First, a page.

Alice (Fiona Fullerton) falls down a rabbit hole and into a magical dream world populated by surreal characters and bewildering adventures. It's a journey of self-discovery for Alice as she...
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Alice is a pure library worker who works and suits younger than her age. She rebuffs William because he's repetitive on habits she thinks improper - she's a prude. While fantasizing about ... See full summary »
Mónica von Reust,
This brilliant production of Lewis Carroll's immortal classic stars Fiona Fullerton as Alice, a young girl whose curiosity leads her into a series of magical misadventures that will delight... See full summary »
Join Alice on her journey through the mirror in BBC's fanciful adaptation of Lewis Caroll's classic novel. In an alternate world, just on the other side of the mirror's reflection, Alice ... See full summary »
Alice (Fiona Fullerton) falls down a rabbit hole and into a magical dream world populated by surreal characters and bewildering adventures. It's a journey of self-discovery for Alice as she searches for a way out of Wonderland and encounters many bizarre creatures such as the White Rabbit (Michael Crawford), the March Hare (Peter Sellers), the Queen of Hearts (Flora Robson), and the Dormouse (Dudley Moore). Musical highlights include the inspiring song "The Me I Never Knew".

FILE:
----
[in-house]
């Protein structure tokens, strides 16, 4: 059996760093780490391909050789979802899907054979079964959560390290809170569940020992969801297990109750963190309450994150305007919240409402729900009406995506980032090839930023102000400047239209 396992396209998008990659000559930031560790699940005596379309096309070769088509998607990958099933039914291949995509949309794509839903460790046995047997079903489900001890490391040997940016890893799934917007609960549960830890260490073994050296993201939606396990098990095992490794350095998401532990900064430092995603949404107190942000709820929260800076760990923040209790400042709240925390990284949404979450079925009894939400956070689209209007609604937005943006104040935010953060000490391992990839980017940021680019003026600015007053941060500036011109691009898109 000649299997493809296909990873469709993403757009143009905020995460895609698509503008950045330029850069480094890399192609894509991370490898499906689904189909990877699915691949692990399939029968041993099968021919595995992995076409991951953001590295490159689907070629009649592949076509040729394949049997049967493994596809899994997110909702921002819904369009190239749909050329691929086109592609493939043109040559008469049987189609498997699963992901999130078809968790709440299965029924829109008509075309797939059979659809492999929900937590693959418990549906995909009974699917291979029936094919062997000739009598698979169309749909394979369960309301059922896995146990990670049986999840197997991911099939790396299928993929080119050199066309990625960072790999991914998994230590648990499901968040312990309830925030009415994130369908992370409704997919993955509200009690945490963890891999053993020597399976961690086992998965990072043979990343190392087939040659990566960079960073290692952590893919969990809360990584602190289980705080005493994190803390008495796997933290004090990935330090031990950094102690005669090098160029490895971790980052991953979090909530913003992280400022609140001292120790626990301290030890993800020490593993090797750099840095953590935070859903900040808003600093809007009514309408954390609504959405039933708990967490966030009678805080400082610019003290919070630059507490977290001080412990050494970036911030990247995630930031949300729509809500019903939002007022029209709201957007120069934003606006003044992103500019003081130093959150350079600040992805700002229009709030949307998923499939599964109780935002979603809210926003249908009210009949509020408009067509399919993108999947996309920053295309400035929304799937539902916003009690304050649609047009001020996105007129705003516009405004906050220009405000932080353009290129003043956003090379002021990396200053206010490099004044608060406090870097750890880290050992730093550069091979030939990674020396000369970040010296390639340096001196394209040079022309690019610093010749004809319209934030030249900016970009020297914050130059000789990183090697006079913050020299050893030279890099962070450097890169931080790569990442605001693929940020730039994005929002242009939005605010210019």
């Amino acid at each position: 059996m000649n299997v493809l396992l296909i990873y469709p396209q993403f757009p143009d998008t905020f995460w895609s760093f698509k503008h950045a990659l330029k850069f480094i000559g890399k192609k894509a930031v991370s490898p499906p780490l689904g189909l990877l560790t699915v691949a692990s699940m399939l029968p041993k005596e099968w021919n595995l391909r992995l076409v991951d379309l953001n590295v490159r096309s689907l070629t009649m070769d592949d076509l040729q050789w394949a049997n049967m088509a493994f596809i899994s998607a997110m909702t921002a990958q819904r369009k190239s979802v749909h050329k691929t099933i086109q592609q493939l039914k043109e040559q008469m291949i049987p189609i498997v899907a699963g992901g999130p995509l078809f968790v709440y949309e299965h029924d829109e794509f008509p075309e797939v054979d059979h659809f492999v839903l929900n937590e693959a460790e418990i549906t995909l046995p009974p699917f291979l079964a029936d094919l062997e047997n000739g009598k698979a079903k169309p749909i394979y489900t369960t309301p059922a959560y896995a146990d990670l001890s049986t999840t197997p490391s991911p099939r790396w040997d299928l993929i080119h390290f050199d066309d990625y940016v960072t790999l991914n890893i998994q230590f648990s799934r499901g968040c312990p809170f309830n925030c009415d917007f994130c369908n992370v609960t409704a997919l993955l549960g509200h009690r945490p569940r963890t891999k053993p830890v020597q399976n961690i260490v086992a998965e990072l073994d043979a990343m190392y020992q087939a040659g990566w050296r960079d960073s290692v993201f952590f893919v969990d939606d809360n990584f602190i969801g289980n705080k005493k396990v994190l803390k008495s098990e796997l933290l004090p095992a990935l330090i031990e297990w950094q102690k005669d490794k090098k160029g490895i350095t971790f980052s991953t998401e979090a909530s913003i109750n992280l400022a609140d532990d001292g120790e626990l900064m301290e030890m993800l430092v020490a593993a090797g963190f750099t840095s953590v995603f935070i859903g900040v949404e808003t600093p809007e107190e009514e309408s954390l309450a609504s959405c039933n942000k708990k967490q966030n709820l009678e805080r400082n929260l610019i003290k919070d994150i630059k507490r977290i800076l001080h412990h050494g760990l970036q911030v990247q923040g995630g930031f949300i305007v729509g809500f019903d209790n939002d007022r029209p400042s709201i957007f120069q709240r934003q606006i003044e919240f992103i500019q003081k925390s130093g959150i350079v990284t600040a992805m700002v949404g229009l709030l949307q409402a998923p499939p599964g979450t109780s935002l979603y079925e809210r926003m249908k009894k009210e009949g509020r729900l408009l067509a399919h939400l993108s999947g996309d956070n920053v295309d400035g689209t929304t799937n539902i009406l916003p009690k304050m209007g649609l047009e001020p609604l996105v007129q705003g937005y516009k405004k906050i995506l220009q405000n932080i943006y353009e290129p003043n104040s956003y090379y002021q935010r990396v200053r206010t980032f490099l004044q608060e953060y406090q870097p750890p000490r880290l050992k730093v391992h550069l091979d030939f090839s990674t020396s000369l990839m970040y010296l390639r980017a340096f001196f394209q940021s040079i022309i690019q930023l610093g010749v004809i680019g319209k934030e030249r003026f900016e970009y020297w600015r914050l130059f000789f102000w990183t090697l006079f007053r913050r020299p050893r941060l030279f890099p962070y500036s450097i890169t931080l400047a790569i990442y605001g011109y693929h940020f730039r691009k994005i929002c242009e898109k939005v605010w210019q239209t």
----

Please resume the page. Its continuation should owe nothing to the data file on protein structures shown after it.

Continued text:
Lynne Frederick auditioned for the role of Alice and even did a screen test. But at 17 and soon to be 18, was deemed too womanly and grown up for the role. See more »
As Alice grows larger in the White Rabbit's home, some items on the side table disappear between shots, and the vase of flowers on the table in the center of the room vanish between shots as well. See more »
Please, Mr. Dodgson. Just once more.
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While this adaptation has a plethora of talent in front of and behind the camera, including impressive sets, costumes, make-up and dazzling special effects, it has two main flaws.
First is William Sterling's hesitant direction, not knowing when to pick up the pace or cut a number that's not working; overall, there's a sense of lag and lethargy. His credits show that this was his last theatrical release (though this fate should have befallen any number of directors over the years).
Second, is the fact that this is a musical. Now, you might expect that with John (Dances With Wolves, Body Heat, James Bond) Barry handling the tunes, that there would be some outstanding music and you'd be right (the arrangement of "The Me I Never Knew" alone is powerful enough to demand that this music be re-released on CD!). The "musical" works best when Barry is allowed to put Carroll's words to music. It falters, however, as does too many minutes of the film, when he's forced to put music to long-time collaborator, Don Black's lyrics. Black is no novice, having won an Oscar for his lyrics to Barry's Born Free, but these songs are tack-ons, fillers; they don't work and Barry/Black have a thankless task trying to make them do so (it would be like writing a musical to Shakespeare and throwing out The Bard's lyrics).
Fiona Fullerton is a handsome Alice, and while her singing isn't professional, it has an endearing warmth. Her voice improved as she became a pretty and capable British stage actress, excelling in, yes, musicals.
Barry/Black went to better success with the UK stage hit, Billy.
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